Keeping Pace with Customers: One Instrumentation and Testing Company Says Evolution Is Key

By Maureen Kingsley

As medical devices and pharmaceuticals grow ever more sophisticated and complex, their sensitivity to the environment tends to increase. Minneapolis-based MOCON Inc., a manufacturer of testing instrumentation and provider of laboratory and consulting services exhibiting at MD&M West again this year, understands sophisticated products and their environmental vulnerabilities and makes it a point to improve the sensitivity of its tests and instruments accordingly.

One such MOCON instrument, the Ox-Tran Model 2/21 10x oxygen-transmission-rate test system, features an improved proprietary Coulox coulometric sensor that offers unusually high sensitivity, MOCON’s manager, business development medical/pharma Ed Emerson says, by counting each and every individual oxygen molecule permeating through a film or package. This instrument “shows an ongoing effort to not only meet but exceed the needs of our healthcare customers for increased sensitivity, more sophisticated testing, and efficacy,” Emerson says. “In the pharma and medical-device industries, permeability testing in general has been around for decades. What we’ve been experiencing in recent years, though, is increased interest in the subject, because the materials—polymers, plastics, and other types of elastomers—that are being used in products today are much more sophisticated,” he explains. “This greater sophistication, by definition, leads to these concerns, especially when you have sensitive drugs, or a biologic, or some kind of agent of the device or a combination product whose efficacy, safety, and shelf life are subject to the materials that are part of the overall structure, device, or apparatus.”

The OpTech O2 Platinum system tests both whole medical devices and critical subcomponents.

Likewise, MOCON’s “disruptive technology,” as Emerson describes it, is the Op-Tech O2 Platinum, which combines a fluorescent optical light reaction with a platinum reactive optical sensor to determine how much oxygen is in an enclosed area: a tiny little blister pack for a capsule, for example, or a larger area like a pouch housing a large device. This instrument measures oxygen without breaching the package or changing the package’s environment in any way.

Oxygen is, of course, only one of many environmental elements of concern to healthcare-product and -packaging customers. Carbon dioxide, moisture, light, and sterilization can all degrade or damage products as well. For measuring permeability to water vapor, for example, MOCON offers its PERMATRAN-W line of equipment. “Moisture can be just as destructive as oxygen,” Emerson says, “so those two threats are the core of our permeation systems. We also receive frequent requests for other air gases or volatile permeants, which may be equally critical to medical products.”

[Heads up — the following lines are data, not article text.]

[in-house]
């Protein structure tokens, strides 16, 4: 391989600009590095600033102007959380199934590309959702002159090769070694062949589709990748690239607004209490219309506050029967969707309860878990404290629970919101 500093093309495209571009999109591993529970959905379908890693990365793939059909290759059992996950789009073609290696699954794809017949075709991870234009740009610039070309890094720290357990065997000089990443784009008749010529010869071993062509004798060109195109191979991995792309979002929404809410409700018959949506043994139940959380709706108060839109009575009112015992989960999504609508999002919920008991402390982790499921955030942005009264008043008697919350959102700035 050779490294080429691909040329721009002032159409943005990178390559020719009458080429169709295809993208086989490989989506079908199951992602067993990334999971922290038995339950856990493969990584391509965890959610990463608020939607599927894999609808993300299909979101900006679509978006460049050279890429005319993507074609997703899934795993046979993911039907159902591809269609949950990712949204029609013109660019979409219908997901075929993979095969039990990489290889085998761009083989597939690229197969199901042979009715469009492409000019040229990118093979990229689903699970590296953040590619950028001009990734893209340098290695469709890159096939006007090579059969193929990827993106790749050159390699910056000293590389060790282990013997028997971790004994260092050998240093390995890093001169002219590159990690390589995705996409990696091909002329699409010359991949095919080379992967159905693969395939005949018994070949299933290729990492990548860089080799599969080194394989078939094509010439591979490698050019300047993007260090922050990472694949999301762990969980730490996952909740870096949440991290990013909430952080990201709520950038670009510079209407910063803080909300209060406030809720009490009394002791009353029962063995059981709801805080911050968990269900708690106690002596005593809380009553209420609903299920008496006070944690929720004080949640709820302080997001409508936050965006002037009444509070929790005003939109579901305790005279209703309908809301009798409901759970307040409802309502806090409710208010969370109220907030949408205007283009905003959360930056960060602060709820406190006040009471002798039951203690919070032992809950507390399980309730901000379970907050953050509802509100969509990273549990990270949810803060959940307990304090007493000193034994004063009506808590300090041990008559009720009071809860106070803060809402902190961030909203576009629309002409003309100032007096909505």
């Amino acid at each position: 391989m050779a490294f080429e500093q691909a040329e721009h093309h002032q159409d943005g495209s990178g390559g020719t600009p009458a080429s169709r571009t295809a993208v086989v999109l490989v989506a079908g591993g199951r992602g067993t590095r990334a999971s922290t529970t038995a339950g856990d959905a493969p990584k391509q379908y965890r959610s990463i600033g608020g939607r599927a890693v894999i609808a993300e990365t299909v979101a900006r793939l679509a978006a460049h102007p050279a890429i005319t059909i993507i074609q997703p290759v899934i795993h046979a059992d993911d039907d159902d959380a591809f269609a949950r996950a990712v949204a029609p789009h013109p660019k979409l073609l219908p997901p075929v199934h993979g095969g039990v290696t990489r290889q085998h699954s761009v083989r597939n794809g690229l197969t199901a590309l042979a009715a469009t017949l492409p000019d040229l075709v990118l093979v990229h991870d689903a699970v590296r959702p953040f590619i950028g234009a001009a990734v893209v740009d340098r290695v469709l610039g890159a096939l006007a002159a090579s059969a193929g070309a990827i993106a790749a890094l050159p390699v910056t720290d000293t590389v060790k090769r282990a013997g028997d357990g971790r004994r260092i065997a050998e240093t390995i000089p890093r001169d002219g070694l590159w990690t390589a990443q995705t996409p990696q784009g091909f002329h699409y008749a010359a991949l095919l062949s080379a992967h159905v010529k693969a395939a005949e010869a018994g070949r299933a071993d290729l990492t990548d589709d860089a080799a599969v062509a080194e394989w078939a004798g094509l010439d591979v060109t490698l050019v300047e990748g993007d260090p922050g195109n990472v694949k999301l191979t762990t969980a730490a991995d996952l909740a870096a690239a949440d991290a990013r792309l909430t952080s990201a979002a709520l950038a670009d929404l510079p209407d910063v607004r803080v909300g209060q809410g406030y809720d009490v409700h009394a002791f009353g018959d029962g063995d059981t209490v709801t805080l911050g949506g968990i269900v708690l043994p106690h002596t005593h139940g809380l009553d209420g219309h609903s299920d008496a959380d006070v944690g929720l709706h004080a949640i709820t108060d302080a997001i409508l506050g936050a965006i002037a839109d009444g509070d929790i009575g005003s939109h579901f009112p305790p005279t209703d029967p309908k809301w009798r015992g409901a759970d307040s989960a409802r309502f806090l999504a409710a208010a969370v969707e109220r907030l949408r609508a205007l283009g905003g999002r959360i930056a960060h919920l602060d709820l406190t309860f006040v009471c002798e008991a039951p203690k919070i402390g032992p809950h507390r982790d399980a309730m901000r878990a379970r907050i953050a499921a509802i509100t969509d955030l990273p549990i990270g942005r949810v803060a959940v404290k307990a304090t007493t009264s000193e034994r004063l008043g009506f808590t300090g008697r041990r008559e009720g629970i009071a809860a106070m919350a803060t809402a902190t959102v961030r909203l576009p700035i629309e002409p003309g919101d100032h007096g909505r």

Additionally, Emerson says, he is seeing more customers thinking about ways, when they seal up their package, to evacuate the room air that gets trapped inside of it. “Once you seal your pouch up, that trapped air begins degrading your product from day 1,” he explains. MOCON is meeting that particular challenge with modified atmosphere packaging (MAP), a technology that incorporates a gas flush into a sealed nonporous package. MAP “purges the oxygen and other room air gases from the package and puts in dry nitrogen, for example, which starts the package off as a much happier environment for that product,” Emerson explains.

Higher Stakes, Greater Pressures
Healthcare-industry customers face greater economic, time-to-market, and regulatory pressures than do customers in other industries, which in turn makes them better candidates for full-service testing and evaluation programs than customers in less complicated industries. “A great number of medical device companies have fewer than 10 people,” Emerson points out. “And often, these companies don’t have the lab capability in house, they don’t have the expertise, they don’t have the knowledge of how to set up and execute a study using permeability. They can come to [a company like MOCON] for basic testing, or they can outsource an entire study, such as a shelf-life modeling study, that will answer such questions as, ‘How will this product perform in various environments with these resins, these agents, and these ingredients?’” This type of full-scale service can be used by healthcare clients for R&D as well as for quality-control testing. “They don’t have to just extrapolate from the pristine sample of the individual film or resin. They can test their finished product and challenge it in the same ways that the actual environment would challenge their device or package,” Emerson says.

MOCON will be exhibiting at Booth 2047 at Medical Design & Manufacturing West 2014 February 11-13, 2014.


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